Bad words-hoof trimming

Help Support CattleToday:

Hpacres440p

Well-known member
Joined
Dec 14, 2019
Messages
702
Reaction score
651
I know there are some other threads on here (older) dealing with long feet, but this is a practical/functional question. 5 year old cow, bred back and going to wean off calf soon. We’re way in a drought, so traveling distance is now comprised of water to hay ring, with very hard dirt, few rocks-not much travel to trim toes.
She is currently producing nice slaughter steers, so not super worried about passing on bad feet (I know most will say “trim them behind the ears”). Haven’t had issues with her feet until this year, and as you can see, her hind toes are way long, chipping away a bit at a time. I even made a mud pit yesterday to try to soften them a bit for easier self-trimming. Fronts are doing ok.
So, if I get her in a working alley, what would be the best way to knock the long toes off? Long-handled nippers that don’t require lifting the leg? Hammer and chisel? Let them go on their own? She’s a little gimpy, no smell or sign of foot rot. Eating and doing everything else ok.
Happy dry 4th! 😕
 

Attachments

  • F31A7EE3-6699-4DBD-A814-6E6433F90534.jpeg
    F31A7EE3-6699-4DBD-A814-6E6433F90534.jpeg
    1.3 MB · Views: 35
  • F46E5386-3D09-48F8-864A-003FF0EABF7D.jpeg
    F46E5386-3D09-48F8-864A-003FF0EABF7D.jpeg
    1.7 MB · Views: 34
  • 6A0CCDC9-8425-4B72-B120-478A1CA338F0.jpeg
    6A0CCDC9-8425-4B72-B120-478A1CA338F0.jpeg
    1.3 MB · Views: 32
  • 3995D41E-E39E-4BAA-81F4-480D1F511C13.jpeg
    3995D41E-E39E-4BAA-81F4-480D1F511C13.jpeg
    1 MB · Views: 33

MurraysMutts

Well-known member
Joined
Dec 17, 2019
Messages
4,686
Reaction score
5,754
Location
N. Central boonies, Oklahoma
I sold mine like that. 2 years in a row she would come up gimpy twice a year. That last time I thought I waited too long as she was limping badly. But she came out of it..
Caught her when she was walking good and sent her to town.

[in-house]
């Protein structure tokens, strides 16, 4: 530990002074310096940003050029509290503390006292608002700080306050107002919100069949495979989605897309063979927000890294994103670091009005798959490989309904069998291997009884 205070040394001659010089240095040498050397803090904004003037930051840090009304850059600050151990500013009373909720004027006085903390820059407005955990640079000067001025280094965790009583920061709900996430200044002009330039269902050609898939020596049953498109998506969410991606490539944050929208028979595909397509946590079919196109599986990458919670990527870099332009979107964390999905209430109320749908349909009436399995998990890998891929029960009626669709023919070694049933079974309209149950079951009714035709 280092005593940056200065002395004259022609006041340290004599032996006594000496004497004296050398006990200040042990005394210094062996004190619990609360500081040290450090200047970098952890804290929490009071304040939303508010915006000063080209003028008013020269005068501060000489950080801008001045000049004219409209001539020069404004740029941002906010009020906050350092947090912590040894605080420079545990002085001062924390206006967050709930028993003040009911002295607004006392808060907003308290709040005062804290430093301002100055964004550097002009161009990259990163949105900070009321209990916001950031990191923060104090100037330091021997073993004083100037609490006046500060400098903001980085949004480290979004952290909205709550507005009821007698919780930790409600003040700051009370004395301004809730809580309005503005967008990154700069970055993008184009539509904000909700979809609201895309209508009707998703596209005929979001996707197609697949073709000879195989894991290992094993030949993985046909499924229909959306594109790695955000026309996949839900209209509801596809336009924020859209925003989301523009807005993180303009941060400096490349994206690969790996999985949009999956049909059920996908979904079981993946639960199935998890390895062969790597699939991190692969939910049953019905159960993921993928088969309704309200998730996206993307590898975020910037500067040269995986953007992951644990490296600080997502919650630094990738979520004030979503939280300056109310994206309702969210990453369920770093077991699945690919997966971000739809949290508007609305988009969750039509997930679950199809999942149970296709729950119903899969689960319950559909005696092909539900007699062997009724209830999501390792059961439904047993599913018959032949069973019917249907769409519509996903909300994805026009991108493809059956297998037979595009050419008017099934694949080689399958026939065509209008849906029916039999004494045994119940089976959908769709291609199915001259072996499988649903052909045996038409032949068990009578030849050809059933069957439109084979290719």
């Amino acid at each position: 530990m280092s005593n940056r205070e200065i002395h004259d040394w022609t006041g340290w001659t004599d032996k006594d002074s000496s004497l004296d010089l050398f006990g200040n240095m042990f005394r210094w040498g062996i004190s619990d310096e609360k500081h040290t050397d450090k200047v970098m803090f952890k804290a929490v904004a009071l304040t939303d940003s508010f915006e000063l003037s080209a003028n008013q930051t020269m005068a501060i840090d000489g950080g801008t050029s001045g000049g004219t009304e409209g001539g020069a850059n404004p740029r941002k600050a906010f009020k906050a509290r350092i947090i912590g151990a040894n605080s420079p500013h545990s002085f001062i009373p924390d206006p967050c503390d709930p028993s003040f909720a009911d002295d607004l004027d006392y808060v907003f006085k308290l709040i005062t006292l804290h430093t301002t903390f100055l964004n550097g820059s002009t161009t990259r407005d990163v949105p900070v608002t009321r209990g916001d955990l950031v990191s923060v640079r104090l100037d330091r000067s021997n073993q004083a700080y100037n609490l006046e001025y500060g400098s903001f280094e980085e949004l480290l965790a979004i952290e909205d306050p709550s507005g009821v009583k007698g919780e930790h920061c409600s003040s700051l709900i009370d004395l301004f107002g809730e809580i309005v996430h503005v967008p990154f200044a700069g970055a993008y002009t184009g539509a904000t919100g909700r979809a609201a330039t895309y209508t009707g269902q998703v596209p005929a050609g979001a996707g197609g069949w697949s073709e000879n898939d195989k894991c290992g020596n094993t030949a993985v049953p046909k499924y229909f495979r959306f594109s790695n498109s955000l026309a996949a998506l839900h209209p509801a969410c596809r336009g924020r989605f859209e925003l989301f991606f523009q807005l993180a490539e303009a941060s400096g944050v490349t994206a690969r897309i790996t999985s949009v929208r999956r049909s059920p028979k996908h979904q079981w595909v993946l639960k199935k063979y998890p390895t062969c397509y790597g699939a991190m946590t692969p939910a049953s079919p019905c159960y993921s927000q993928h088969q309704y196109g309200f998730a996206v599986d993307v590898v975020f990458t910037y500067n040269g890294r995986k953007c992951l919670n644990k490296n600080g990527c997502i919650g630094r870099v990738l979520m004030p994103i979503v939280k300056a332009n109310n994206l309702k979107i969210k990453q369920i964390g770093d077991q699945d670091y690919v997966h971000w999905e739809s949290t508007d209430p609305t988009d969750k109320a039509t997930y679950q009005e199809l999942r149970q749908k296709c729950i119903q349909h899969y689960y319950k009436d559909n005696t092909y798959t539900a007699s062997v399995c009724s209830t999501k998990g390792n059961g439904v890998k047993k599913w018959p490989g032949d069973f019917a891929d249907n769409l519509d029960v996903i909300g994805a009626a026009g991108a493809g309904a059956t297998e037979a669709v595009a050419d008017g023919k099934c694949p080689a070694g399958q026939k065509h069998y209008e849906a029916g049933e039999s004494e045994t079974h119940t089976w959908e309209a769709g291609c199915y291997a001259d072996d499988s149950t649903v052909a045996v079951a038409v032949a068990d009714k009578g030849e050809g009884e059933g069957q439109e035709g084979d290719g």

I never did trim her feet.

Do u have any concrete she can walk on for a while. Seen that work pretty good!
 
OP
H

Hpacres440p

Well-known member
Joined
Dec 14, 2019
Messages
702
Reaction score
651
I sold mine like that. 2 years in a row she would come up gimpy twice a year. That last time I thought I waited too long as she was limping badly. But she came out of it..
Caught her when she was walking good and sent her to town.

I never did trim her feet.

Do u have any concrete she can walk on for a while. Seen that work pretty good!
The only concrete right now is the ground 😆. I think everything is so dry that she now has steel-plated feet.
I’ll try the loppers first..
 

TCRanch

Well-known member
Joined
Jun 10, 2015
Messages
6,735
Reaction score
3,709
Location
Winfield, KS
Good pair of lopping shears. Like you trim brush with. Slip the hooked end under the toe. Blade up.
This!!!! Spent a ridiculous amount of money on some heavy-duty nippers, which are great if you have the foot secured and up in a sling (or tie). But half the time I grab my lopping shears. A file is handy but also only if you have her foot up. There generally is a fair amount of profanities when you're trimming - from you and the cow. It's a lot more fun if you give her a full pedi with glitter paint after the procedure😁
1656977951901
 

wbvs58